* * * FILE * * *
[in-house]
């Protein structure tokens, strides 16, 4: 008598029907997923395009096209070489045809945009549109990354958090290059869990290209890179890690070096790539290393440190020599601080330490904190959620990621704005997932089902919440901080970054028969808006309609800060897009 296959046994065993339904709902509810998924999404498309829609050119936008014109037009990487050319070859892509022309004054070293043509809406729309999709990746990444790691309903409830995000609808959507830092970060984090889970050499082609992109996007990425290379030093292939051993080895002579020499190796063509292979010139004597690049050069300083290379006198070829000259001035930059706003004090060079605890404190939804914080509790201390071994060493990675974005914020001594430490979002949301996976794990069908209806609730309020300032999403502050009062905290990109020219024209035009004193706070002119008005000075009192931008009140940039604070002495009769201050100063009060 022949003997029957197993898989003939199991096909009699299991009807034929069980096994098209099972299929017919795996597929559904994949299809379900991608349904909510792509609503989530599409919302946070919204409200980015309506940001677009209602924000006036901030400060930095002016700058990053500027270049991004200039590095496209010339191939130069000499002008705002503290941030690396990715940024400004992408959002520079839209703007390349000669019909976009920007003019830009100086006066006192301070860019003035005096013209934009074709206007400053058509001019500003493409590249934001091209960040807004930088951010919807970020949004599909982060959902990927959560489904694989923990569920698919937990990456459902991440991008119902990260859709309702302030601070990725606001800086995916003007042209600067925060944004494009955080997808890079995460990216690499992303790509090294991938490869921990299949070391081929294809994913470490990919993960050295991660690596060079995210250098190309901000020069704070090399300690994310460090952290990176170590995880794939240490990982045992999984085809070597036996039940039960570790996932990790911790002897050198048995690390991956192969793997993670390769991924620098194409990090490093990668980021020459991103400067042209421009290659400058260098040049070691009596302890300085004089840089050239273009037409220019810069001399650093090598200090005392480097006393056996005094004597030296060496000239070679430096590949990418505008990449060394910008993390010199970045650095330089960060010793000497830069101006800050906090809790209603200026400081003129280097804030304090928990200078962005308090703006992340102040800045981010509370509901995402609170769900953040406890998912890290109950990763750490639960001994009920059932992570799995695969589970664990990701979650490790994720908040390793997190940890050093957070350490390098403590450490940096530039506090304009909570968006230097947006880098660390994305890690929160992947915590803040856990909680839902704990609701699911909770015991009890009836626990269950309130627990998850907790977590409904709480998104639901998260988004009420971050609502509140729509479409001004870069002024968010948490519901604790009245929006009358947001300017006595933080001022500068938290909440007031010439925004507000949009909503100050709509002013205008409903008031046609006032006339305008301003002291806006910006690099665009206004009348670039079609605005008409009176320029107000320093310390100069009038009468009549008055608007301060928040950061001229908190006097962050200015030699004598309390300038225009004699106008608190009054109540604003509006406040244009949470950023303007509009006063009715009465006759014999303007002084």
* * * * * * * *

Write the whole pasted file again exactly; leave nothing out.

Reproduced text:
[in-house]
């Protein structure tokens, strides 16, 4: 008598029907997923395009096209070489045809945009549109990354958090290059869990290209890179890690070096790539290393440190020599601080330490904190959620990621704005997932089902919440901080970054028969808006309609800060897009 296959046994065993339904709902509810998924999404498309829609050119936008014109037009990487050319070859892509022309004054070293043509809406729309999709990746990444790691309903409830995000609808959507830092970060984090889970050499082609992109996007990425290379030093292939051993080895002579020499190796063509292979010139004597690049050069300083290379006198070829000259001035930059706003004090060079605890404190939804914080509790201390071994060493990675974005914020001594430490979002949301996976794990069908209806609730309020300032999403502050009062905290990109020219024209035009004193706070002119008005000075009192931008009140940039604070002495009769201050100063009060 022949003997029957197993898989003939199991096909009699299991009807034929069980096994098209099972299929017919795996597929559904994949299809379900991608349904909510792509609503989530599409919302946070919204409200980015309506940001677009209602924000006036901030400060930095002016700058990053500027270049991004200039590095496209010339191939130069000499002008705002503290941030690396990715940024400004992408959002520079839209703007390349000669019909976009920007003019830009100086006066006192301070860019003035005096013209934009074709206007400053058509001019500003493409590249934001091209960040807004930088951010919807970020949004599909982060959902990927959560489904694989923990569920698919937990990456459902991440991008119902990260859709309702302030601070990725606001800086995916003007042209600067925060944004494009955080997808890079995460990216690499992303790509090294991938490869921990299949070391081929294809994913470490990919993960050295991660690596060079995210250098190309901000020069704070090399300690994310460090952290990176170590995880794939240490990982045992999984085809070597036996039940039960570790996932990790911790002897050198048995690390991956192969793997993670390769991924620098194409990090490093990668980021020459991103400067042209421009290659400058260098040049070691009596302890300085004089840089050239273009037409220019810069001399650093090598200090005392480097006393056996005094004597030296060496000239070679430096590949990418505008990449060394910008993390010199970045650095330089960060010793000497830069101006800050906090809790209603200026400081003129280097804030304090928990200078962005308090703006992340102040800045981010509370509901995402609170769900953040406890998912890290109950990763750490639960001994009920059932992570799995695969589970664990990701979650490790994720908040390793997190940890050093957070350490390098403590450490940096530039506090304009909570968006230097947006880098660390994305890690929160992947915590803040856990909680839902704990609701699911909770015991009890009836626990269950309130627990998850907790977590409904709480998104639901998260988004009420971050609502509140729509479409001004870069002024968010948490519901604790009245929006009358947001300017006595933080001022500068938290909440007031010439925004507000949009909503100050709509002013205008409903008031046609006032006339305008301003002291806006910006690099665009206004009348670039079609605005008409009176320029107000320093310390100069009038009468009549008055608007301060928040950061001229908190006097962050200015030699004598309390300038225009004699106008608190009054109540604003509006406040244009949470950023303007509009006063009715009465006759014999303007002084």